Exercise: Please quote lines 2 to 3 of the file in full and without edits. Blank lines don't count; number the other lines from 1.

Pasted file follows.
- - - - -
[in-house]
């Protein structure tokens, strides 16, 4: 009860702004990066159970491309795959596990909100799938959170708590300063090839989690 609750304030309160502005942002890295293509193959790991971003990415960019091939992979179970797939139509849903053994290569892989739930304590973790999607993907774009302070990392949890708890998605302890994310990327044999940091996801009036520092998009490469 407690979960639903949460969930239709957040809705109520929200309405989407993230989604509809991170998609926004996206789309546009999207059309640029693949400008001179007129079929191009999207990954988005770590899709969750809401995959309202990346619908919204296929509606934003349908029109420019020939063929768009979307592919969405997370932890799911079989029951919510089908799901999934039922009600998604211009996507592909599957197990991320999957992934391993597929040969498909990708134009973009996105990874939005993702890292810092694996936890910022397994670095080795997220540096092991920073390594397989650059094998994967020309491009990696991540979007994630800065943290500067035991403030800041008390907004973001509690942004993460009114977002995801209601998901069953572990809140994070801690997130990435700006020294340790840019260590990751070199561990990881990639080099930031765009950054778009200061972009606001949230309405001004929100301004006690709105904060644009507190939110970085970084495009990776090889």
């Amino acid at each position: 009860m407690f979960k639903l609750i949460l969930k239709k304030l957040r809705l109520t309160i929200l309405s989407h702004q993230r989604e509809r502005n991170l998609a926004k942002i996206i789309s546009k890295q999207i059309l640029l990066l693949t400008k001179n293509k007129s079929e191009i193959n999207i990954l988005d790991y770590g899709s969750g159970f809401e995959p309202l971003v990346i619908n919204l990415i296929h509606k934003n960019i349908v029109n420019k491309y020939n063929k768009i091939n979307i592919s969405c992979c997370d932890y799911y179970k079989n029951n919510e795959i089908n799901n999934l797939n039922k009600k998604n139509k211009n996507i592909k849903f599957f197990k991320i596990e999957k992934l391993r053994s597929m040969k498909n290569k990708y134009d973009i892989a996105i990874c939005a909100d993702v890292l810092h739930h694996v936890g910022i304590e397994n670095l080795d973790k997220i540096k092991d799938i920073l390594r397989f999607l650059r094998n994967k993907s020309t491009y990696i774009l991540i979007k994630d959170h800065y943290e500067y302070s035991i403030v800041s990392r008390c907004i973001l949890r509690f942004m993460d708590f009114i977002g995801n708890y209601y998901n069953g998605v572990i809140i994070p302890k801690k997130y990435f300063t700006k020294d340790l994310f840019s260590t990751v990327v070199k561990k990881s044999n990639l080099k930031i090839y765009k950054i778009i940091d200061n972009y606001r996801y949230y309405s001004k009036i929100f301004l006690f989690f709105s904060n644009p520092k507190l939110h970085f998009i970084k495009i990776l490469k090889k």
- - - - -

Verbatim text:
């Protein structure tokens, strides 16, 4: 009860702004990066159970491309795959596990909100799938959170708590300063090839989690 609750304030309160502005942002890295293509193959790991971003990415960019091939992979179970797939139509849903053994290569892989739930304590973790999607993907774009302070990392949890708890998605302890994310990327044999940091996801009036520092998009490469 407690979960639903949460969930239709957040809705109520929200309405989407993230989604509809991170998609926004996206789309546009999207059309640029693949400008001179007129079929191009999207990954988005770590899709969750809401995959309202990346619908919204296929509606934003349908029109420019020939063929768009979307592919969405997370932890799911079989029951919510089908799901999934039922009600998604211009996507592909599957197990991320999957992934391993597929040969498909990708134009973009996105990874939005993702890292810092694996936890910022397994670095080795997220540096092991920073390594397989650059094998994967020309491009990696991540979007994630800065943290500067035991403030800041008390907004973001509690942004993460009114977002995801209601998901069953572990809140994070801690997130990435700006020294340790840019260590990751070199561990990881990639080099930031765009950054778009200061972009606001949230309405001004929100301004006690709105904060644009507190939110970085970084495009990776090889």
């Amino acid at each position: 009860m407690f979960k639903l609750i949460l969930k239709k304030l957040r809705l109520t309160i929200l309405s989407h702004q993230r989604e509809r502005n991170l998609a926004k942002i996206i789309s546009k890295q999207i059309l640029l990066l693949t400008k001179n293509k007129s079929e191009i193959n999207i990954l988005d790991y770590g899709s969750g159970f809401e995959p309202l971003v990346i619908n919204l990415i296929h509606k934003n960019i349908v029109n420019k491309y020939n063929k768009i091939n979307i592919s969405c992979c997370d932890y799911y179970k079989n029951n919510e795959i089908n799901n999934l797939n039922k009600k998604n139509k211009n996507i592909k849903f599957f197990k991320i596990e999957k992934l391993r053994s597929m040969k498909n290569k990708y134009d973009i892989a996105i990874c939005a909100d993702v890292l810092h739930h694996v936890g910022i304590e397994n670095l080795d973790k997220i540096k092991d799938i920073l390594r397989f999607l650059r094998n994967k993907s020309t491009y990696i774009l991540i979007k994630d959170h800065y943290e500067y302070s035991i403030v800041s990392r008390c907004i973001l949890r509690f942004m993460d708590f009114i977002g995801n708890y209601y998901n069953g998605v572990i809140i994070p302890k801690k997130y990435f300063t700006k020294d340790l994310f840019s260590t990751v990327v070199k561990k990881s044999n990639l080099k930031i090839y765009k950054i778009i940091d200061n972009y606001r996801y949230y309405s001004k009036i929100f301004l006690f989690f709105s904060n644009p520092k507190l939110h970085f998009i970084k495009i990776l490469k090889k």